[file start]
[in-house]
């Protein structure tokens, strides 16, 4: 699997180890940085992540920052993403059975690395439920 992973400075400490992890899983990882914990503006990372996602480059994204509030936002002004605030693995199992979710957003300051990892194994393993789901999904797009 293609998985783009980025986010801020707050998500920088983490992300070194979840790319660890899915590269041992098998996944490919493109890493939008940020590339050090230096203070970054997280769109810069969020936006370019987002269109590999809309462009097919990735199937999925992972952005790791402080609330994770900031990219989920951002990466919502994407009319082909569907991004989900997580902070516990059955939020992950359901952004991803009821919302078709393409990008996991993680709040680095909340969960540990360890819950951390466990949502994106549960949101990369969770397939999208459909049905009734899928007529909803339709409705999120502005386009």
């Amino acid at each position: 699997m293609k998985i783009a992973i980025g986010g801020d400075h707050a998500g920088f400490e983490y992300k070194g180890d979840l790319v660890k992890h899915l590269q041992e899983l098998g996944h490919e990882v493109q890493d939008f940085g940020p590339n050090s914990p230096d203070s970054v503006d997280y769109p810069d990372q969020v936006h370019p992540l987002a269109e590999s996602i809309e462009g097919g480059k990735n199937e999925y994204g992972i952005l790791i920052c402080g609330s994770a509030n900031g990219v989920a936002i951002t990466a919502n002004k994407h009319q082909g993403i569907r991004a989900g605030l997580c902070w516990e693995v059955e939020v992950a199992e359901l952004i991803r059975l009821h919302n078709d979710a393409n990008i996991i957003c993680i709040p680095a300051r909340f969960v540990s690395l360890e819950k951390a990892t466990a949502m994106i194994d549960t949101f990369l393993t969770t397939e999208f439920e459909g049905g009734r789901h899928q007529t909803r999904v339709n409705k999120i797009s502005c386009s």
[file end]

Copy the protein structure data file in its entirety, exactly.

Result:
[in-house]
């Protein structure tokens, strides 16, 4: 699997180890940085992540920052993403059975690395439920 992973400075400490992890899983990882914990503006990372996602480059994204509030936002002004605030693995199992979710957003300051990892194994393993789901999904797009 293609998985783009980025986010801020707050998500920088983490992300070194979840790319660890899915590269041992098998996944490919493109890493939008940020590339050090230096203070970054997280769109810069969020936006370019987002269109590999809309462009097919990735199937999925992972952005790791402080609330994770900031990219989920951002990466919502994407009319082909569907991004989900997580902070516990059955939020992950359901952004991803009821919302078709393409990008996991993680709040680095909340969960540990360890819950951390466990949502994106549960949101990369969770397939999208459909049905009734899928007529909803339709409705999120502005386009």
């Amino acid at each position: 699997m293609k998985i783009a992973i980025g986010g801020d400075h707050a998500g920088f400490e983490y992300k070194g180890d979840l790319v660890k992890h899915l590269q041992e899983l098998g996944h490919e990882v493109q890493d939008f940085g940020p590339n050090s914990p230096d203070s970054v503006d997280y769109p810069d990372q969020v936006h370019p992540l987002a269109e590999s996602i809309e462009g097919g480059k990735n199937e999925y994204g992972i952005l790791i920052c402080g609330s994770a509030n900031g990219v989920a936002i951002t990466a919502n002004k994407h009319q082909g993403i569907r991004a989900g605030l997580c902070w516990e693995v059955e939020v992950a199992e359901l952004i991803r059975l009821h919302n078709d979710a393409n990008i996991i957003c993680i709040p680095a300051r909340f969960v540990s690395l360890e819950k951390a990892t466990a949502m994106i194994d549960t949101f990369l393993t969770t397939e999208f439920e459909g049905g009734r789901h899928q007529t909803r999904v339709n409705k999120i797009s502005c386009s």